Good Fences Do Make Good Neighbors

The owners of the Amagansett I.G.A. have put up a fence to protect their parking lot from potential future neighbors.
The owners of the Amagansett I.G.A. have put up a fence to protect their parking lot from potential future neighbors. T.E. McMorrow

    A fence war broke out during the East Hampton Town Planning Board’s May 9 meeting, pitting the owner of the Amagansett I.G.A., also called Cirillo’s Market,  against a long-vacant building and parking lot next door.
    Fran Cirillo, the market’s owner, is expanding it, on both the east and west sides of the building, by about 5,000 square feet, to over 20,000 square feet. She received site-plan approval from the board last August.
    The expansion triggered the need for more parking, from 118 required spaces to 147. The planning department told the board that Ms. Cirillo had enlarged the lot, as well as redirected the traffic pattern, by adding stop signs and sending traffic in a one-way circular direction
    The issue before the board that night was Ms. Cirillo’s request to amend the approved plan to include a fence, dividing her property from a neighboring one containing a storefront that has been vacant for many years. It is her fear that if a 24-hour-a-day convenience store moved in next door, her parking lot would be used during hours that the I.G.A. was closed, increasing expense, raising security issues, and making it harder for her own customers to park when the market is open.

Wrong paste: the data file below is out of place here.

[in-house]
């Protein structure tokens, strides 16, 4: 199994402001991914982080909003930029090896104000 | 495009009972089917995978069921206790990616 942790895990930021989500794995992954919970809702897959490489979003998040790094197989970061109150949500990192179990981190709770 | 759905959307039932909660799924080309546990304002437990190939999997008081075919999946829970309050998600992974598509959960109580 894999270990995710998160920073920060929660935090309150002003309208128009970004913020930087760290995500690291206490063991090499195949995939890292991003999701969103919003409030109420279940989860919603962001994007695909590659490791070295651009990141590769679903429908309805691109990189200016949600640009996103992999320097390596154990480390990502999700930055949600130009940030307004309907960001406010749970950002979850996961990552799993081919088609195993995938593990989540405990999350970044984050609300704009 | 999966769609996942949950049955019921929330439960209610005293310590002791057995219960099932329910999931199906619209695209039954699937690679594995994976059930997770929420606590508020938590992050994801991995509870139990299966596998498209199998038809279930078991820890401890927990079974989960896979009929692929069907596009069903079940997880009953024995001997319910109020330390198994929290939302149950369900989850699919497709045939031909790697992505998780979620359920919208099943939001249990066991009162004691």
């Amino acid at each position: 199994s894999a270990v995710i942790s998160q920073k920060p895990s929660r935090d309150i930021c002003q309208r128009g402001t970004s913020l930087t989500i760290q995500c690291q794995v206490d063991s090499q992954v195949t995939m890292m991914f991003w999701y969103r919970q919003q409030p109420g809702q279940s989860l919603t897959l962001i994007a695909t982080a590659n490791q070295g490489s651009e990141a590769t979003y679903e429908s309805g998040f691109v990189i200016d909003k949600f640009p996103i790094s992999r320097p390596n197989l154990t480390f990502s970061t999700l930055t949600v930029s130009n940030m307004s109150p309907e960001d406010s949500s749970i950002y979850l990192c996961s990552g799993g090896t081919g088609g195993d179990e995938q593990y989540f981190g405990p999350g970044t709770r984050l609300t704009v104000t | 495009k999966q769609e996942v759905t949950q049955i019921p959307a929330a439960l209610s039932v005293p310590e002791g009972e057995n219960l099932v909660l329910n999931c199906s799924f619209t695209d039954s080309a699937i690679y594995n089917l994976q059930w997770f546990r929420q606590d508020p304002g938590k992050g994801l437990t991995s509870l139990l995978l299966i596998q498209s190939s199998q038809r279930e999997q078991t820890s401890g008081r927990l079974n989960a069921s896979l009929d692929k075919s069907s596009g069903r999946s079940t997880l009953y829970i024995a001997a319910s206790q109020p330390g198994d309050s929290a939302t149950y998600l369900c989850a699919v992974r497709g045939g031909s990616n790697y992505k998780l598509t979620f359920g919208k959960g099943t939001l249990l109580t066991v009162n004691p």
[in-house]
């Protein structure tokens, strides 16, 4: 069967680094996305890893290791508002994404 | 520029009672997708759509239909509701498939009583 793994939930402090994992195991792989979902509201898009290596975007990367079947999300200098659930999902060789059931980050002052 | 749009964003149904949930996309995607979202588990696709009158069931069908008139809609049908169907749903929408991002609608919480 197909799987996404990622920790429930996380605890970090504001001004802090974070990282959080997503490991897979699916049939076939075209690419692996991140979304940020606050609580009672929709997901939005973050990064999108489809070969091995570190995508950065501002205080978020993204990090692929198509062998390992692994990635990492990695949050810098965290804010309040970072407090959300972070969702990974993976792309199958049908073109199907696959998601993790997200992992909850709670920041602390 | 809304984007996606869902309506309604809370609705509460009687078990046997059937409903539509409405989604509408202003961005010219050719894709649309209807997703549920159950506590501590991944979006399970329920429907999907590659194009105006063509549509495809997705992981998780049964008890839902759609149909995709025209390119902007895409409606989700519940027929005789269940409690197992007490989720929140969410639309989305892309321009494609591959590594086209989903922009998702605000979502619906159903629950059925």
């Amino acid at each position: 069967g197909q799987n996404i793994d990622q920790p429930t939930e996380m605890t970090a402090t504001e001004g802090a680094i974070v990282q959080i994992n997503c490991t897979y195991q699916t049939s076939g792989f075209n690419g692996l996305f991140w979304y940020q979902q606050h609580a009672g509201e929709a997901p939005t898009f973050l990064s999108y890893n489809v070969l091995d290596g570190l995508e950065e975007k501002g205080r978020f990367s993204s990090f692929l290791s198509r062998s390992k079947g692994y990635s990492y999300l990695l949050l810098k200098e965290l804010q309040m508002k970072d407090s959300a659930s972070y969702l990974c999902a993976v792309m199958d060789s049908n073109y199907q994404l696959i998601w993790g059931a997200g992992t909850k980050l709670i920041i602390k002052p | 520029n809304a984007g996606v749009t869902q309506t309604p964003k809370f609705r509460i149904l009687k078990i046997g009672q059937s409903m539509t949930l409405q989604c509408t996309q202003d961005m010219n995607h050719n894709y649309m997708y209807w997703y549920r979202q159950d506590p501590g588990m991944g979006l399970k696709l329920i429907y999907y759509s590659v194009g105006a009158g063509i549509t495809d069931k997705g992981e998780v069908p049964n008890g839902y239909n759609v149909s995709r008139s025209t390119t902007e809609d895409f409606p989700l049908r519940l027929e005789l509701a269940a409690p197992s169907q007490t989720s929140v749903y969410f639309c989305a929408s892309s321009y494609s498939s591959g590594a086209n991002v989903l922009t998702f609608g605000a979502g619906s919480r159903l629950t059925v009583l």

Maureen Ryan of the planning department told the board that the problem with the request is that the town code, as well as planning policy, requires that contiguous parking lots be designed so that vehicles do not enter and exit the highway repeatedly as shoppers go store to store.
    Ms. Cirillo addressed the board from the podium, saying that she had consulted with the state Department of Transportation on the parking plan; then sat down in the front row. The session morphed at that point into an informal negotiation between her and members of the board.
    Diana Weir said the board’s concern was not the next tenant but the future of the entire area. Reed Jones, the chairman, said that in general, the applicant usually knows what is best for a property. Robert Schaffer suggested that there be an access easement between the two parcels.
     “I understand your wanting to separate the properties,” said Patrick Schutte. And in the process, he said, a chain-link fence now in place needs to be screened.
    J. P. Foster argued that reducing traffic in and out of Montauk Highway was a major consideration.
    In the end, five members of the board voted to allow a modified fence with passageways that will let people walk between the two properties. Mr. Foster voted against and Ian Calder-Piedmonte abstained, saying more research into the traffic flow was needed.
    The board also announced that night that it will hold a public hearing for Montauk Beach House, formerly known as the Ronjo, on June 6 to consider an application for a 947-square-foot basement in a new building on the grounds. Mr. Reed made it clear that the hearing would address the basement and only the basement.
    Finally, the board signed off on the site plan for Wainscott Retail, a “superstore” to be located at the former Plitt Ford auto dealership on Montauk Highway, home this summer of Whole Foods Farmers Market.
    Demolition of the old building will begin this fall.
    Whole Foods is being run on a trial basis this summer to test viability for the food market giant at that location on a year-round basis. If the test does not go well, the likely occupant could well be a drugstore chain. CVS has been mentioned as having an interest in the site.
    “It is a well-thought-out plan,” said Mr. Foster, a sentiment shared by the entire board.